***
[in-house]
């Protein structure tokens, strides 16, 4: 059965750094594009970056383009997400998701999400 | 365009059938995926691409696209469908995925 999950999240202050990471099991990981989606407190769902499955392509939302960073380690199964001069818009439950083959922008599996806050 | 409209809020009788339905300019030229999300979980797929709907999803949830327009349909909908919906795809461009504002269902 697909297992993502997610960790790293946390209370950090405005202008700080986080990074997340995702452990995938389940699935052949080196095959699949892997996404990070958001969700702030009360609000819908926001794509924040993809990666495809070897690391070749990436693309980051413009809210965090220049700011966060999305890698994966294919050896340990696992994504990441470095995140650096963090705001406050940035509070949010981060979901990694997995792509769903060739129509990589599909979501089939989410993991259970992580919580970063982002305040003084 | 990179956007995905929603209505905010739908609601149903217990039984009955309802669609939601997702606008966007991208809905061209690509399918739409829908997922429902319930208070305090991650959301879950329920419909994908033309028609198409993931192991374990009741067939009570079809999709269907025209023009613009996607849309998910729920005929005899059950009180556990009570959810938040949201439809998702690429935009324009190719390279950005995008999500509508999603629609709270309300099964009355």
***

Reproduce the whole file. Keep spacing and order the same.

[in-house]
């Protein structure tokens, strides 16, 4: 059965750094594009970056383009997400998701999400 | 365009059938995926691409696209469908995925 999950999240202050990471099991990981989606407190769902499955392509939302960073380690199964001069818009439950083959922008599996806050 | 409209809020009788339905300019030229999300979980797929709907999803949830327009349909909908919906795809461009504002269902 697909297992993502997610960790790293946390209370950090405005202008700080986080990074997340995702452990995938389940699935052949080196095959699949892997996404990070958001969700702030009360609000819908926001794509924040993809990666495809070897690391070749990436693309980051413009809210965090220049700011966060999305890698994966294919050896340990696992994504990441470095995140650096963090705001406050940035509070949010981060979901990694997995792509769903060739129509990589599909979501089939989410993991259970992580919580970063982002305040003084 | 990179956007995905929603209505905010739908609601149903217990039984009955309802669609939601997702606008966007991208809905061209690509399918739409829908997922429902319930208070305090991650959301879950329920419909994908033309028609198409993931192991374990009741067939009570079809999709269907025209023009613009996607849309998910729920005929005899059950009180556990009570959810938040949201439809998702690429935009324009190719390279950005995008999500509508999603629609709270309300099964009355």